28 May 2008

Entry for June 20, 2007

Entry for June 20, 2007
When I was in college working on my degree in history I had to take a class called "Doing History." This course taught many of the techniques and idiosyncrasies of researching and writing about historical topics. I remember one assignment was in the library looking up different forms of resources to answers questions in the assignment.I thought a couple hours would be more than plenty to complete the assignment. HA! Several hours on a couple days were needed! The Internet is so easy and quick BUT to get a true perspective on a topic one must read scholarly journals, books, primary documents and do interviews.
I minored in Library Science and one class I had was an independent study class. I had to do research in scholarly journals on various topics related to computers and library users. One assignment I did was about two high school classes doing research papers. One class was taken to the library and given no specific instructions on what sorts of resources they were to look up. Most of the students headed for the computers and were easily sidetracked. The other class was given specific instructions on what sorts of print information to look for and were not to use the computers other than for the library's catalog. Needless to say, the second group was noticeably more productive than the first.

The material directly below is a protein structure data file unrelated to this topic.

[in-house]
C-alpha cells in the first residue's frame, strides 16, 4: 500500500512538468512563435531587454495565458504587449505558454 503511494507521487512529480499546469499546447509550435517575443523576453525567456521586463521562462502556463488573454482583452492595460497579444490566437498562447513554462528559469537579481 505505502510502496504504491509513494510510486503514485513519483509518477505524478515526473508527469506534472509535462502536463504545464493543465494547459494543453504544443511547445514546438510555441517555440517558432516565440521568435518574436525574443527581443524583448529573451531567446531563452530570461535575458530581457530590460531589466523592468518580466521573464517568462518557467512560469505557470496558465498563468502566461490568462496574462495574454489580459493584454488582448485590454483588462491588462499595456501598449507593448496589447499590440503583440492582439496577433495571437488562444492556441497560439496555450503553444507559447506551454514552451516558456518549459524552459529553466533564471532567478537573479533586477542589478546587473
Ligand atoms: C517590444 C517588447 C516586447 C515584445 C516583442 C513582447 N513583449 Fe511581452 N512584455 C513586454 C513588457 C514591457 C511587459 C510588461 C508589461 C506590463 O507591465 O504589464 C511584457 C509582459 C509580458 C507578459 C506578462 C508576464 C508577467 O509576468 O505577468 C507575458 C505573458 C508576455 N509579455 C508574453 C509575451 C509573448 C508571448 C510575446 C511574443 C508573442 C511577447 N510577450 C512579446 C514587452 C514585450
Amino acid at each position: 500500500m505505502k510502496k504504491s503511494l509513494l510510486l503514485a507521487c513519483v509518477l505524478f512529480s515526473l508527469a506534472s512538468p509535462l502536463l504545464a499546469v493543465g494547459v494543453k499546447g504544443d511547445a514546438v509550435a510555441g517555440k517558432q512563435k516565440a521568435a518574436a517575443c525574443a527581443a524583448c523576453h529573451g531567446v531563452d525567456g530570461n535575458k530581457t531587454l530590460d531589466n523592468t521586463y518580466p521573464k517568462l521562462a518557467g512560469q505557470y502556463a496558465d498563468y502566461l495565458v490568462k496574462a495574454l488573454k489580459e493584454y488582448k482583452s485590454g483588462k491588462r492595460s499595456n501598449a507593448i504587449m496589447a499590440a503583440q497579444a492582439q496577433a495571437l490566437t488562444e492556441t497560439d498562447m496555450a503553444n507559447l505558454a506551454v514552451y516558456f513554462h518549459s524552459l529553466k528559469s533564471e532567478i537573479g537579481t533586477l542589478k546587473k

You may be asking why I wrote about this today. Well, I have been reading articles about a new alternative to Wikipedia called Conservapedia . You may be wondering about why a new alternative to Wikipedia is needed. One attraction to Wikipedia is that fact that anyone can contribute to it and is not required to submit inclusions under a "real" name. This is also a very real weakness. Conservapedia will require contributors to use their real names. My concerns over both of these sources is the quality control of the articles. What is the possiblity that a high school student has submitted an article on quantum physics? No matter how knowledgeable he may be, there is no way he could be an expert on this subject. From my experiences in acadamia the college/university instructors I've had never accepted encyclopedias (in ANY form) nor excessive amounts of Internet sources as acceptable bibliography entries so students are becoming a bit slack in developing their paper writing skills.
Give print sources a chance. I have found that researching in a library is as addictive as surfing the Net. Give it a try, you'll see!
Here are some interesting articles for you to peruse. Conservapedia article Article about Internet use in education Professor bans Wikipedia use
Caveat Emptor!!!
(Originally posted on my Yahoo 360 blog)

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